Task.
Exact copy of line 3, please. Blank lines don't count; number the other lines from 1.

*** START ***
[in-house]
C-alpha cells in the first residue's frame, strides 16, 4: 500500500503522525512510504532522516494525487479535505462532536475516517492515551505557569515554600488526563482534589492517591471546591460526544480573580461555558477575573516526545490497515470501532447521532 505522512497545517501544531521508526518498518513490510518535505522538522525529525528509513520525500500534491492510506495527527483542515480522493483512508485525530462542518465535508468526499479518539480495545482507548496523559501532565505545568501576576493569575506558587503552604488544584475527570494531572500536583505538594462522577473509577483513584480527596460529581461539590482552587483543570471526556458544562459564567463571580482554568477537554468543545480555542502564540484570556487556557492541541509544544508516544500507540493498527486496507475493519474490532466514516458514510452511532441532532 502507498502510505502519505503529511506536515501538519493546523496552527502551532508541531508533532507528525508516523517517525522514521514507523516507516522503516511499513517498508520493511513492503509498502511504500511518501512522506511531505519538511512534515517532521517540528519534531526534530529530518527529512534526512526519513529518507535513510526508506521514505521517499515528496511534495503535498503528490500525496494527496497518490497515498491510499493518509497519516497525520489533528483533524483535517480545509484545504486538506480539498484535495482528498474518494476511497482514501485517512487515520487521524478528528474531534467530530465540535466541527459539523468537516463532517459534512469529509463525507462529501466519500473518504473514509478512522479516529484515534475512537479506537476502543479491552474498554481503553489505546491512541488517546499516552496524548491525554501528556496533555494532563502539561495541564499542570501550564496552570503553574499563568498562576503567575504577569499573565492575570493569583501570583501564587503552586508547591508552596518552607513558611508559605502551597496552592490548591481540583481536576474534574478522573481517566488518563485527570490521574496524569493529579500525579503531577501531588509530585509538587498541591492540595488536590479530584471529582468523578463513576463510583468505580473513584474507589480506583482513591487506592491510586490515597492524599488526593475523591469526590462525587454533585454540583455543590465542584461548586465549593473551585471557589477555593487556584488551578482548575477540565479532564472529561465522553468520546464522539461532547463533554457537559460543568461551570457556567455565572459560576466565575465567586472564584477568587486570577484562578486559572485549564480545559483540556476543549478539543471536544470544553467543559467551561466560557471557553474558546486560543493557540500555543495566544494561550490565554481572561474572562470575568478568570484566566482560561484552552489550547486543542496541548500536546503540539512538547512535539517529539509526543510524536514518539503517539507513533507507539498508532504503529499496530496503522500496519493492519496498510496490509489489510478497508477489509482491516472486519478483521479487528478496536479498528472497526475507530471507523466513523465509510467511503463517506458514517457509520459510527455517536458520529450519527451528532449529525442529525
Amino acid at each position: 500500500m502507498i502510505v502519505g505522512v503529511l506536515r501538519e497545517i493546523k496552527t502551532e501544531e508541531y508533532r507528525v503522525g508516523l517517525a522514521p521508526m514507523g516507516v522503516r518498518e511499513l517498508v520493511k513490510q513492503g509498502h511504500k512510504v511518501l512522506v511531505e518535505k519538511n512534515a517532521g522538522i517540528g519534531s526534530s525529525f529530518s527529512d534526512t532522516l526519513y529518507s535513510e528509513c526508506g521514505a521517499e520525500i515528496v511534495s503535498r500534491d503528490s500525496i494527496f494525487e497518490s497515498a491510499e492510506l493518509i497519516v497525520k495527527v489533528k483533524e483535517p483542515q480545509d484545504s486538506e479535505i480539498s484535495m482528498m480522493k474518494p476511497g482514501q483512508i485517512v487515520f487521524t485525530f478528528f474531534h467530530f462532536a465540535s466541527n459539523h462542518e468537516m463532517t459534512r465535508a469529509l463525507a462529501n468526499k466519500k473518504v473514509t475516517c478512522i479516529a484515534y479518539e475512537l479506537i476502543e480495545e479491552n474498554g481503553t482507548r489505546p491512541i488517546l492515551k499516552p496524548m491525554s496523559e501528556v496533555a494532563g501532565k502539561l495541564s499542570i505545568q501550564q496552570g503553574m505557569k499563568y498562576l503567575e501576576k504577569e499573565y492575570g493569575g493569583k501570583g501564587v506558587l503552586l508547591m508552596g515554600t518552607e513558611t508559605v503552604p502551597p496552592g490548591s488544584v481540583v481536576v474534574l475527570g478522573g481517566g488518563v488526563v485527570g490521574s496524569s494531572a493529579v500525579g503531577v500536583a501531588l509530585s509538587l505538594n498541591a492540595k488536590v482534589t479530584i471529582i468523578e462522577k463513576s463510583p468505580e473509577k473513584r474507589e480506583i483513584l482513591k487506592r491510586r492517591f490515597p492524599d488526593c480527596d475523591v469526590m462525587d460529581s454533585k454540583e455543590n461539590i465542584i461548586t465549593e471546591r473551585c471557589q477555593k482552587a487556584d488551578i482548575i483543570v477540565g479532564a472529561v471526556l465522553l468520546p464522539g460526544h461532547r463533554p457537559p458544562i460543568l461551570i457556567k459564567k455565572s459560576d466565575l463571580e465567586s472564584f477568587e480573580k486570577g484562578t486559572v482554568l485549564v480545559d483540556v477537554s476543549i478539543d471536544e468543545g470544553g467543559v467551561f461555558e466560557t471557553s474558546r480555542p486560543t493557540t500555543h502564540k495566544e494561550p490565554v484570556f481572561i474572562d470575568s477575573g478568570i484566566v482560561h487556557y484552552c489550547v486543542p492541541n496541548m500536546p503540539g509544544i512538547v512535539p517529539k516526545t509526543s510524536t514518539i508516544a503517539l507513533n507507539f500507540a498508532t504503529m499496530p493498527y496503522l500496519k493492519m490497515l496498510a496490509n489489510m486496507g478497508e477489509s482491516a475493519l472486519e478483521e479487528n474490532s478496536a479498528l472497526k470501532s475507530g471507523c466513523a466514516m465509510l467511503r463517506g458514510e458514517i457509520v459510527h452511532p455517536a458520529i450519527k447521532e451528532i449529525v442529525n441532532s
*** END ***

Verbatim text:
Amino acid at each position: 500500500m502507498i502510505v502519505g505522512v503529511l506536515r501538519e497545517i493546523k496552527t502551532e501544531e508541531y508533532r507528525v503522525g508516523l517517525a522514521p521508526m514507523g516507516v522503516r518498518e511499513l517498508v520493511k513490510q513492503g509498502h511504500k512510504v511518501l512522506v511531505e518535505k519538511n512534515a517532521g522538522i517540528g519534531s526534530s525529525f529530518s527529512d534526512t532522516l526519513y529518507s535513510e528509513c526508506g521514505a521517499e520525500i515528496v511534495s503535498r500534491d503528490s500525496i494527496f494525487e497518490s497515498a491510499e492510506l493518509i497519516v497525520k495527527v489533528k483533524e483535517p483542515q480545509d484545504s486538506e479535505i480539498s484535495m482528498m480522493k474518494p476511497g482514501q483512508i485517512v487515520f487521524t485525530f478528528f474531534h467530530f462532536a465540535s466541527n459539523h462542518e468537516m463532517t459534512r465535508a469529509l463525507a462529501n468526499k466519500k473518504v473514509t475516517c478512522i479516529a484515534y479518539e475512537l479506537i476502543e480495545e479491552n474498554g481503553t482507548r489505546p491512541i488517546l492515551k499516552p496524548m491525554s496523559e501528556v496533555a494532563g501532565k502539561l495541564s499542570i505545568q501550564q496552570g503553574m505557569k499563568y498562576l503567575e501576576k504577569e499573565y492575570g493569575g493569583k501570583g501564587v506558587l503552586l508547591m508552596g515554600t518552607e513558611t508559605v503552604p502551597p496552592g490548591s488544584v481540583v481536576v474534574l475527570g478522573g481517566g488518563v488526563v485527570g490521574s496524569s494531572a493529579v500525579g503531577v500536583a501531588l509530585s509538587l505538594n498541591a492540595k488536590v482534589t479530584i471529582i468523578e462522577k463513576s463510583p468505580e473509577k473513584r474507589e480506583i483513584l482513591k487506592r491510586r492517591f490515597p492524599d488526593c480527596d475523591v469526590m462525587d460529581s454533585k454540583e455543590n461539590i465542584i461548586t465549593e471546591r473551585c471557589q477555593k482552587a487556584d488551578i482548575i483543570v477540565g479532564a472529561v471526556l465522553l468520546p464522539g460526544h461532547r463533554p457537559p458544562i460543568l461551570i457556567k459564567k455565572s459560576d466565575l463571580e465567586s472564584f477568587e480573580k486570577g484562578t486559572v482554568l485549564v480545559d483540556v477537554s476543549i478539543d471536544e468543545g470544553g467543559v467551561f461555558e466560557t471557553s474558546r480555542p486560543t493557540t500555543h502564540k495566544e494561550p490565554v484570556f481572561i474572562d470575568s477575573g478568570i484566566v482560561h487556557y484552552c489550547v486543542p492541541n496541548m500536546p503540539g509544544i512538547v512535539p517529539k516526545t509526543s510524536t514518539i508516544a503517539l507513533n507507539f500507540a498508532t504503529m499496530p493498527y496503522l500496519k493492519m490497515l496498510a496490509n489489510m486496507g478497508e477489509s482491516a475493519l472486519e478483521e479487528n474490532s478496536a479498528l472497526k470501532s475507530g471507523c466513523a466514516m465509510l467511503r463517506g458514510e458514517i457509520v459510527h452511532p455517536a458520529i450519527k447521532e451528532i449529525v442529525n441532532s